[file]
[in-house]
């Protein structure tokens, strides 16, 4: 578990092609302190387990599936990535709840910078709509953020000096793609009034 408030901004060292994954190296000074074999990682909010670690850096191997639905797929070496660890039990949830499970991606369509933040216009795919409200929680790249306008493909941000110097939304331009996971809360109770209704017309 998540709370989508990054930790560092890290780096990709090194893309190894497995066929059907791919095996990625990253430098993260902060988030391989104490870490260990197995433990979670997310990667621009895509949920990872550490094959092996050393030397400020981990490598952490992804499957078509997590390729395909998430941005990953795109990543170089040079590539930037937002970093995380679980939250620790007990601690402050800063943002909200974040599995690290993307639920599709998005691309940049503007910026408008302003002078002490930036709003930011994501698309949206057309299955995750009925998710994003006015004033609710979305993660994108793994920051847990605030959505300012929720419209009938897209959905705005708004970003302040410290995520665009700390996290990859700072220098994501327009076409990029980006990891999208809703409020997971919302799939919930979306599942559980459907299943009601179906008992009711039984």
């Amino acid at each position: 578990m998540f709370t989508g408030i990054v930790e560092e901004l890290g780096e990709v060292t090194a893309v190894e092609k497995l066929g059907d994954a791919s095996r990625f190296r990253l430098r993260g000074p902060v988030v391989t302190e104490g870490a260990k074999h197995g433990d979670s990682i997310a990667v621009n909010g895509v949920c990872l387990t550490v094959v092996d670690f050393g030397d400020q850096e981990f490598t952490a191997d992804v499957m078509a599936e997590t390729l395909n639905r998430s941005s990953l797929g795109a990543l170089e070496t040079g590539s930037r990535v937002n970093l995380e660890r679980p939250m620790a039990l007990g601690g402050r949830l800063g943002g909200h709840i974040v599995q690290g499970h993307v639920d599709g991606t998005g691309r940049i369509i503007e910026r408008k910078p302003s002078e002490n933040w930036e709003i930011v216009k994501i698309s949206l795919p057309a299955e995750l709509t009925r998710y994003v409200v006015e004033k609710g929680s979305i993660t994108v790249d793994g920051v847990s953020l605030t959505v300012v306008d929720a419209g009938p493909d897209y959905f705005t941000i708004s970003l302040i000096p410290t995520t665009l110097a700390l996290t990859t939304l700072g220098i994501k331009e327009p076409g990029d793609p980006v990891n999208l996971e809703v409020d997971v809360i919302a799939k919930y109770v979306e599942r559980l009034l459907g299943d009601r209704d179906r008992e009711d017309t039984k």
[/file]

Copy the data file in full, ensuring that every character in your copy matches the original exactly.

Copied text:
[in-house]
């Protein structure tokens, strides 16, 4: 578990092609302190387990599936990535709840910078709509953020000096793609009034 408030901004060292994954190296000074074999990682909010670690850096191997639905797929070496660890039990949830499970991606369509933040216009795919409200929680790249306008493909941000110097939304331009996971809360109770209704017309 998540709370989508990054930790560092890290780096990709090194893309190894497995066929059907791919095996990625990253430098993260902060988030391989104490870490260990197995433990979670997310990667621009895509949920990872550490094959092996050393030397400020981990490598952490992804499957078509997590390729395909998430941005990953795109990543170089040079590539930037937002970093995380679980939250620790007990601690402050800063943002909200974040599995690290993307639920599709998005691309940049503007910026408008302003002078002490930036709003930011994501698309949206057309299955995750009925998710994003006015004033609710979305993660994108793994920051847990605030959505300012929720419209009938897209959905705005708004970003302040410290995520665009700390996290990859700072220098994501327009076409990029980006990891999208809703409020997971919302799939919930979306599942559980459907299943009601179906008992009711039984």
């Amino acid at each position: 578990m998540f709370t989508g408030i990054v930790e560092e901004l890290g780096e990709v060292t090194a893309v190894e092609k497995l066929g059907d994954a791919s095996r990625f190296r990253l430098r993260g000074p902060v988030v391989t302190e104490g870490a260990k074999h197995g433990d979670s990682i997310a990667v621009n909010g895509v949920c990872l387990t550490v094959v092996d670690f050393g030397d400020q850096e981990f490598t952490a191997d992804v499957m078509a599936e997590t390729l395909n639905r998430s941005s990953l797929g795109a990543l170089e070496t040079g590539s930037r990535v937002n970093l995380e660890r679980p939250m620790a039990l007990g601690g402050r949830l800063g943002g909200h709840i974040v599995q690290g499970h993307v639920d599709g991606t998005g691309r940049i369509i503007e910026r408008k910078p302003s002078e002490n933040w930036e709003i930011v216009k994501i698309s949206l795919p057309a299955e995750l709509t009925r998710y994003v409200v006015e004033k609710g929680s979305i993660t994108v790249d793994g920051v847990s953020l605030t959505v300012v306008d929720a419209g009938p493909d897209y959905f705005t941000i708004s970003l302040i000096p410290t995520t665009l110097a700390l996290t990859t939304l700072g220098i994501k331009e327009p076409g990029d793609p980006v990891n999208l996971e809703v409020d997971v809360i919302a799939k919930y109770v979306e599942r559980l009034l459907g299943d009601r209704d179906r008992e009711d017309t039984k």